Shyama Devi rebuilt her home with design and technical inputs from mHS

Overcoming the land deadlock is a vital area of innovation

Even for communities that can access support to build safer, ownership and legality of land remains ta significant challenge. In India, for instance, professionals are unwilling to formally engage with communities that are occupying land illegally due to legal liability issues. Nor are banks able to fund housing improvement loans in such situations. The scope of technical assistance, therefore, is limited to government relocation projects where residents have long-term leases or government-funded subsidised in-situ slum upgrades.

Relocation programs also suffer from a lack of land. Lawyers Jayshree Satpute and Sukti Dhital from housing rights organisation Nazdeek work with communities under the direct threat of eviction. While they are able to get a ‘stay’ order from courts to prevent eviction of vulnerable communities, it is hard to get governments to commit land where slum dwellers can be rehabilitated. As a result, communities spend years in makeshift housing and long-term solutions are rarely found.

Local governments in secondary cities, where land may still be available and affordable, need to make concerted efforts to identify parcels of land where marginalised communities can get sufficient tenure to be able to leverage finance and technical assistance to build quality shelter.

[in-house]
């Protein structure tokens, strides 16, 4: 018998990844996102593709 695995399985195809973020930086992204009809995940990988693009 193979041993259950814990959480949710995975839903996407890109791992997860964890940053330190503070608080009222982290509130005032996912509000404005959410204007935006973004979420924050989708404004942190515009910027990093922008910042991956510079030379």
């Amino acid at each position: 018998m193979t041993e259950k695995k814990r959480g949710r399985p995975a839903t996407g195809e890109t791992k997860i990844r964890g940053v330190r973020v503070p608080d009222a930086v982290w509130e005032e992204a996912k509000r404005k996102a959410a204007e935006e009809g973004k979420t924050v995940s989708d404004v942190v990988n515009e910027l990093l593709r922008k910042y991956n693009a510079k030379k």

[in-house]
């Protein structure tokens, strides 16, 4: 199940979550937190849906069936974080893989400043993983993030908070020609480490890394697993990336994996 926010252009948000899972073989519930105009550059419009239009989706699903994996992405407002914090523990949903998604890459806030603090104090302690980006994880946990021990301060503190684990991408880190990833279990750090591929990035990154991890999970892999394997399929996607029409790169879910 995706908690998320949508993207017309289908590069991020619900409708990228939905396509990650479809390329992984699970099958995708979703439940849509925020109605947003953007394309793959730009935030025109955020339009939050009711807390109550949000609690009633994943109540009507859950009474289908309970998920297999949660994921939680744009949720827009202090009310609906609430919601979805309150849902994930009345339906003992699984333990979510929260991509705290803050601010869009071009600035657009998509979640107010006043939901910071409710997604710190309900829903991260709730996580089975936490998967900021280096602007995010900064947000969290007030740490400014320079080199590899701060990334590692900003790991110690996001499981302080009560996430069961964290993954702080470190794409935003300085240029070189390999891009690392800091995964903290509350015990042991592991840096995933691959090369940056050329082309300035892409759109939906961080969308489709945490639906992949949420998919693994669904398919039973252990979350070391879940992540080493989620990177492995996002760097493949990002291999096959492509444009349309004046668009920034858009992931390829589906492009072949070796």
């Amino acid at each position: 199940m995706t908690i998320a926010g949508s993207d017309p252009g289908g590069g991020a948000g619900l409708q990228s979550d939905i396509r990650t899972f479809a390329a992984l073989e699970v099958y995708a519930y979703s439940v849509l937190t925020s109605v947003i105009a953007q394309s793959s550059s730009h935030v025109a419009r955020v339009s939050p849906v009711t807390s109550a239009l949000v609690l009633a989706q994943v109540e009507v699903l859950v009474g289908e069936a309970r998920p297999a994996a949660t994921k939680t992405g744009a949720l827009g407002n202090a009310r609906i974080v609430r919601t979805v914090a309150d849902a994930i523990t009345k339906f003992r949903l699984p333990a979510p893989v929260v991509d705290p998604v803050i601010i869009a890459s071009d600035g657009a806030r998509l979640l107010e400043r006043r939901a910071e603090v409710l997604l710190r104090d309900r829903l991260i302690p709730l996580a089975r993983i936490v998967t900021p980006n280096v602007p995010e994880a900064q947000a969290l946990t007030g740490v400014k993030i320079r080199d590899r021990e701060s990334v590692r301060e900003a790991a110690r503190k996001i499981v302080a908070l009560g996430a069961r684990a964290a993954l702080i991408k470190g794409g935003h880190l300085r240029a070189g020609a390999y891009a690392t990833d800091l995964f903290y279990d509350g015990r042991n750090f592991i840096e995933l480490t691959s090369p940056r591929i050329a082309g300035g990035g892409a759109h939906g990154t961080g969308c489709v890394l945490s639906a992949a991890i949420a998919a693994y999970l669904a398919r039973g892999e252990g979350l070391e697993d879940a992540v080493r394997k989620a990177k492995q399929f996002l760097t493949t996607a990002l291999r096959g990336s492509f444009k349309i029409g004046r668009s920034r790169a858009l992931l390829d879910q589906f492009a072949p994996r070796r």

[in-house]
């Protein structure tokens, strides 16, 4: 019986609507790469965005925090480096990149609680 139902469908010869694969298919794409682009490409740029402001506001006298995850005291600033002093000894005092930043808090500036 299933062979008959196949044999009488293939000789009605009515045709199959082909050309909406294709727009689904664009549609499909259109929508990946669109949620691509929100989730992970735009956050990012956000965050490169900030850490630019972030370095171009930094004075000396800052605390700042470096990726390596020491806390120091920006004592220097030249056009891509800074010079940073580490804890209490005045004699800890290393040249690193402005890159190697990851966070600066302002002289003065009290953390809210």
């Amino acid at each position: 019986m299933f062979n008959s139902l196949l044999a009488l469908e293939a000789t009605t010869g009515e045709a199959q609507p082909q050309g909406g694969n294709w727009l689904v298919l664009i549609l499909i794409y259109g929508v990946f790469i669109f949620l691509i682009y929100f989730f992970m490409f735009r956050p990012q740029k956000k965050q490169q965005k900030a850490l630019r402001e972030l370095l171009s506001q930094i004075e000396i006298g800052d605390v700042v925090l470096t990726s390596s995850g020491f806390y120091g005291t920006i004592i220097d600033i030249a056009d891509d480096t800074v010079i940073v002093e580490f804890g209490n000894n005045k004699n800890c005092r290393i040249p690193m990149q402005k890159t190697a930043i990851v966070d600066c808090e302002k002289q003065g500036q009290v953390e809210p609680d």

Saam Huang, a community in Samut Prakan located on the outskirts of Bangkok, is a rare case where the community was able to buy land for its own resettlement. The residents, mostly migrant labourers, took the assistance of community leaders and professionals (as part of the Baan Mankong project) to help them negotiate prices for buying land that had been repossessed by a commercial bank after the landowner defaulted on a bank loan. They went on to plan their community and rebuild their homes on this land. Saam Huang offers the hope that, when provided a supportive environment by governments, communities can work with a variety of stakeholders to find creative solutions to issues related to shelter, problems that appear insurmountable at present.

Banner Photo by AM AHAD

Photo 1,2,3,4 by MhS



Categories: Housing, Infrastructure, Resilience